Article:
Whalen, a devoted Democrat, began his career as a secretary to Mayor John F. Hylan. As leader of the committee to honor homecoming troops at the close of World War I, Whalen organized the first city-sponsored ticker tape parade up Broadway, still considered the quintessential hero’s welcome. Parades, receptions and luncheons in the thousands followed, with Whalen appearing beside everyone from Albert Einstein to Queen Marie of Romania. His official title was Chairman of the Mayor’s Reception Committee, which paid $1 a year, though he held a half-dozen other prominent positions, including police commissioner, at various times.
In 1953 Whalen was replaced by Richard C. Patterson Jr., but the advances of the jet age had already made the arrival of overseas visitors less newsworthy, and the position of official greeter began to lose its ceremonial luster. Greeters of the 1960’s and 1970’s—by then attached to the Commission for Protocol—never matched Whalen’s flamboyance, or achieved his level of prominence.
LITTLE CABLE CARS
Q. A friend who works in the building at Broadway and Houston Street that houses the Angelika Theater noticed that the structure is called the Cable Building. Did New York City once have cable cars?
A. Yes, New York once had little cable cars, although they did not climb halfway to the stars as they do in San Francisco.
The nine-story Cable Building, designed by Stanford White and completed in 1894, is among the city’s often-overlooked Beaux-Arts gems. White was always the most sensuous of architects: witness the two caryatids by the sculptor John Massey Rhind flanking a large oval window on the Broadway entrance. The light court is also stunning, a variation on the square doughnut shape then popular in Chicago office buildings. In its basement, the Cable Building contained a powerhouse for the Broadway Cable and Seventh Avenue Railway Company. The cables wound underneath Broadway from Bowling Green to West 36th Street. The building’s all-steel frame dampened the noise and vibrations of the 100-ton wheels, 32 feet in diameter, that pulled the cables.
New York had both the first and last cable lines to be installed in the country. The first commercial passenger cable railway ran along Greenwich Street and Ninth Avenue in 1868. In the last quarter of the 19th century, cable street railways ran along 125th Street, Third Avenue and Columbus Avenue. The final railway built, on Lexington Avenue in 1895, had the nation’s longest cable line, at 43,700 feet. Cable cars gradually gave way to electrified streetcars and the Broadway line was electrified in 1901. The Brooklyn Heights line was the last in the city, going electric in 1909.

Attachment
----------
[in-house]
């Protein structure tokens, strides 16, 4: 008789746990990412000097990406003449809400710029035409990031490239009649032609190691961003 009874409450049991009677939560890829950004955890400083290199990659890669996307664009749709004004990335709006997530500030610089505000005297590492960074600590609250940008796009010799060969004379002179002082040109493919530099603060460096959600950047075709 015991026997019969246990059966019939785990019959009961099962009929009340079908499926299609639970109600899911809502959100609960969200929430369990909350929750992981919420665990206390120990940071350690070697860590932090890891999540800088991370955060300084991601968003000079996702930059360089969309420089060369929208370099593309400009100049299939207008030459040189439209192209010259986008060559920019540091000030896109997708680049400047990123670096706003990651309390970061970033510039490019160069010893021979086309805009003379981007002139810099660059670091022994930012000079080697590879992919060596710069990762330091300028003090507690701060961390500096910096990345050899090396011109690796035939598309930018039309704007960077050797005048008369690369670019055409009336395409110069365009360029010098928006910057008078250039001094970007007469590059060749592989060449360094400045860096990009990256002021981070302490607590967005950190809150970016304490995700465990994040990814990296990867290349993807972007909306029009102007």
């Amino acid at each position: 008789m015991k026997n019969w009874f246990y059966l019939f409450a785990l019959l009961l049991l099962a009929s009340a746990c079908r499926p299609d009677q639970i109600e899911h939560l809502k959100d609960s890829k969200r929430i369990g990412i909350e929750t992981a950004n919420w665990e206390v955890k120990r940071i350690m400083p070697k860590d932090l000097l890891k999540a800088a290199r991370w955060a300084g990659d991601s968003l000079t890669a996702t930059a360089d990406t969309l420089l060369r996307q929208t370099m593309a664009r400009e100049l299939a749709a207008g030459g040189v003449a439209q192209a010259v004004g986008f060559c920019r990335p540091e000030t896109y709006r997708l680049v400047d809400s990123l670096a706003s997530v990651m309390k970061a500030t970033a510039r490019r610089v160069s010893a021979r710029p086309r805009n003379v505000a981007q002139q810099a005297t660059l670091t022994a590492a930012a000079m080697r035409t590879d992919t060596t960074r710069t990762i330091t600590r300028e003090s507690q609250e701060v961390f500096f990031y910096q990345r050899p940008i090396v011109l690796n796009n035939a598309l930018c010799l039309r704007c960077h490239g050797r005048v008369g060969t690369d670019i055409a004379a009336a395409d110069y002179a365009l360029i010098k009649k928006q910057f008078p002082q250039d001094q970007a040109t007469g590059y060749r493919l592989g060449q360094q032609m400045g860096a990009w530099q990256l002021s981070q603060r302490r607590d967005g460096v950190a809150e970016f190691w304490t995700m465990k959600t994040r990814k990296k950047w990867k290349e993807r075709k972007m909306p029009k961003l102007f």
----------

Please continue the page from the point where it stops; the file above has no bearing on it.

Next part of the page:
THE COPPERHEAD MAYOR
Q. Norman Mailer and Jimmy Breslin campaigned to make New York City the 51st state in their legendary 1969 mayoral bid. Have any mayors entertained similar ideas?
A. Fernando Wood, who was mayor when the Civil War broke out in April 1861, had proposed in January that if the Union should break up, New York City should not only become a separate state but also secede. Wood had an ulterior motive: he was a leading defender of Southern slavery, because of the city’s reliance on the cotton industry, and his own racism. His concept was that New York should become a “free city of itself” so it could trade with both North and South. The interests of New York’s merchant class were entwined with Southern slavery, including ship owners who transported cotton, bankers who accepted slaves as collateral on loans, and brokers of Southern railroad and state bonds. The new entity was to be called Tri-Insula, for the islands of Manhattan and Staten Island, and the combined Brooklyn and Long Island.